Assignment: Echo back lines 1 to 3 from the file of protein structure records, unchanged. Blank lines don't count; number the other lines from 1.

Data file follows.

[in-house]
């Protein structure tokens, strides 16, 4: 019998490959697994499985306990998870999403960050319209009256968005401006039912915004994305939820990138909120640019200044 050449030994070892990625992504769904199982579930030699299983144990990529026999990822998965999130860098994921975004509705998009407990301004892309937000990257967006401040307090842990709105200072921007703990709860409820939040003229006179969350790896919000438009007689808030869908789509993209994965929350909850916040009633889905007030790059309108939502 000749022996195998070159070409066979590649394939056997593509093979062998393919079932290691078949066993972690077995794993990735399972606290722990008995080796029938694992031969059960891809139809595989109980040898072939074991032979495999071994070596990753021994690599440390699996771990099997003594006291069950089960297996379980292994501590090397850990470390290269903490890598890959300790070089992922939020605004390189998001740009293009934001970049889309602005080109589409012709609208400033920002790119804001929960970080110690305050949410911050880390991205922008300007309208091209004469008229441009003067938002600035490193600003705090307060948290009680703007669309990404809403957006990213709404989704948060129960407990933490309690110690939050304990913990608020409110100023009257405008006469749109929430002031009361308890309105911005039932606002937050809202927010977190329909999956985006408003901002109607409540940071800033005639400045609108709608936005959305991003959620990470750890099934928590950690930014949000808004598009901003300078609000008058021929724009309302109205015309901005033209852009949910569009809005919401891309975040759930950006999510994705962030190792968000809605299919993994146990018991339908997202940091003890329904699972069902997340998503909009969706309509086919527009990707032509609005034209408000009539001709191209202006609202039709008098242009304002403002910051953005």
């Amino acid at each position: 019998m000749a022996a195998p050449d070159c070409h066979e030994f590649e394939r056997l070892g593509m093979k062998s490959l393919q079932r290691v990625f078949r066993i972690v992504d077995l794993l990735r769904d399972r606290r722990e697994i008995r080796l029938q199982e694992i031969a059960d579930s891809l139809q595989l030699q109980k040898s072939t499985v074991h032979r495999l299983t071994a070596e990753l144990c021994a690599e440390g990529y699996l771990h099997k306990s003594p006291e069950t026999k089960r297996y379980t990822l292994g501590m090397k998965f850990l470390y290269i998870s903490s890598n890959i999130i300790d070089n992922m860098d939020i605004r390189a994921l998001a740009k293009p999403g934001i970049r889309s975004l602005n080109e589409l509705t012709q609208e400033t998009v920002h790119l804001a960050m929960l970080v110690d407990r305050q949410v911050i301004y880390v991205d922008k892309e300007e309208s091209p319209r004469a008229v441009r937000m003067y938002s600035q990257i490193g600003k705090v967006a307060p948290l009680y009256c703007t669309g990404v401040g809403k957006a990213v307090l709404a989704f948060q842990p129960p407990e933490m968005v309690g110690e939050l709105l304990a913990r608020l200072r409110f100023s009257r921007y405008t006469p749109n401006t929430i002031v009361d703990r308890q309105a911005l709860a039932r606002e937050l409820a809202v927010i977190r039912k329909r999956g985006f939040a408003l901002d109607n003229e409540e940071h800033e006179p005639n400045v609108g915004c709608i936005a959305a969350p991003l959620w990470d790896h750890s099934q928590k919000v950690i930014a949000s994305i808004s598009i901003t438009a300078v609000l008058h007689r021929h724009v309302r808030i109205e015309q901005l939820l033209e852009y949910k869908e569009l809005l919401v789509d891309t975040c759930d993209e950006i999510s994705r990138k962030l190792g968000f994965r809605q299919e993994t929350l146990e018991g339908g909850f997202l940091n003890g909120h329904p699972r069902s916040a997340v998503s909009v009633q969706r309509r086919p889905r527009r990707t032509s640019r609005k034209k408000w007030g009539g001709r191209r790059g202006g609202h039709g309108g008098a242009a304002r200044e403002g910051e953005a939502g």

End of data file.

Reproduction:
[in-house]
């Protein structure tokens, strides 16, 4: 019998490959697994499985306990998870999403960050319209009256968005401006039912915004994305939820990138909120640019200044 050449030994070892990625992504769904199982579930030699299983144990990529026999990822998965999130860098994921975004509705998009407990301004892309937000990257967006401040307090842990709105200072921007703990709860409820939040003229006179969350790896919000438009007689808030869908789509993209994965929350909850916040009633889905007030790059309108939502 000749022996195998070159070409066979590649394939056997593509093979062998393919079932290691078949066993972690077995794993990735399972606290722990008995080796029938694992031969059960891809139809595989109980040898072939074991032979495999071994070596990753021994690599440390699996771990099997003594006291069950089960297996379980292994501590090397850990470390290269903490890598890959300790070089992922939020605004390189998001740009293009934001970049889309602005080109589409012709609208400033920002790119804001929960970080110690305050949410911050880390991205922008300007309208091209004469008229441009003067938002600035490193600003705090307060948290009680703007669309990404809403957006990213709404989704948060129960407990933490309690110690939050304990913990608020409110100023009257405008006469749109929430002031009361308890309105911005039932606002937050809202927010977190329909999956985006408003901002109607409540940071800033005639400045609108709608936005959305991003959620990470750890099934928590950690930014949000808004598009901003300078609000008058021929724009309302109205015309901005033209852009949910569009809005919401891309975040759930950006999510994705962030190792968000809605299919993994146990018991339908997202940091003890329904699972069902997340998503909009969706309509086919527009990707032509609005034209408000009539001709191209202006609202039709008098242009304002403002910051953005």
């Amino acid at each position: 019998m000749a022996a195998p050449d070159c070409h066979e030994f590649e394939r056997l070892g593509m093979k062998s490959l393919q079932r290691v990625f078949r066993i972690v992504d077995l794993l990735r769904d399972r606290r722990e697994i008995r080796l029938q199982e694992i031969a059960d579930s891809l139809q595989l030699q109980k040898s072939t499985v074991h032979r495999l299983t071994a070596e990753l144990c021994a690599e440390g990529y699996l771990h099997k306990s003594p006291e069950t026999k089960r297996y379980t990822l292994g501590m090397k998965f850990l470390y290269i998870s903490s890598n890959i999130i300790d070089n992922m860098d939020i605004r390189a994921l998001a740009k293009p999403g934001i970049r889309s975004l602005n080109e589409l509705t012709q609208e400033t998009v920002h790119l804001a960050m929960l970080v110690d407990r305050q949410v911050i301004y880390v991205d922008k892309e300007e309208s091209p319209r004469a008229v441009r937000m003067y938002s600035q990257i490193g600003k705090v967006a307060p948290l009680y009256c703007t669309g990404v401040g809403k957006a990213v307090l709404a989704f948060q842990p129960p407990e933490m968005v309690g110690e939050l709105l304990a913990r608020l200072r409110f100023s009257r921007y405008t006469p749109n401006t929430i002031v009361d703990r308890q309105a911005l709860a039932r606002e937050l409820a809202v927010i977190r039912k329909r999956g985006f939040a408003l901002d109607n003229e409540e940071h800033e006179p005639n400045v609108g915004c709608i936005a959305a969350p991003l959620w990470d790896h750890s099934q928590k919000v950690i930014a949000s994305i808004s598009i901003t438009a300078v609000l008058h007689r021929h724009v309302r808030i109205e015309q901005l939820l033209e852009y949910k869908e569009l809005l919401v789509d891309t975040c759930d993209e950006i999510s994705r990138k962030l190792g968000f994965r809605q299919e993994t929350l146990e018991g339908g909850f997202l940091n003890g909120h329904p699972r069902s916040a997340v998503s909009v009633q969706r309509r086919p889905r527009r990707t032509s640019r609005k034209k408000w007030g009539g001709r191209r790059g202006g609202h039709g309108g008098a242009a304002r200044e403002g910051e953005a939502g």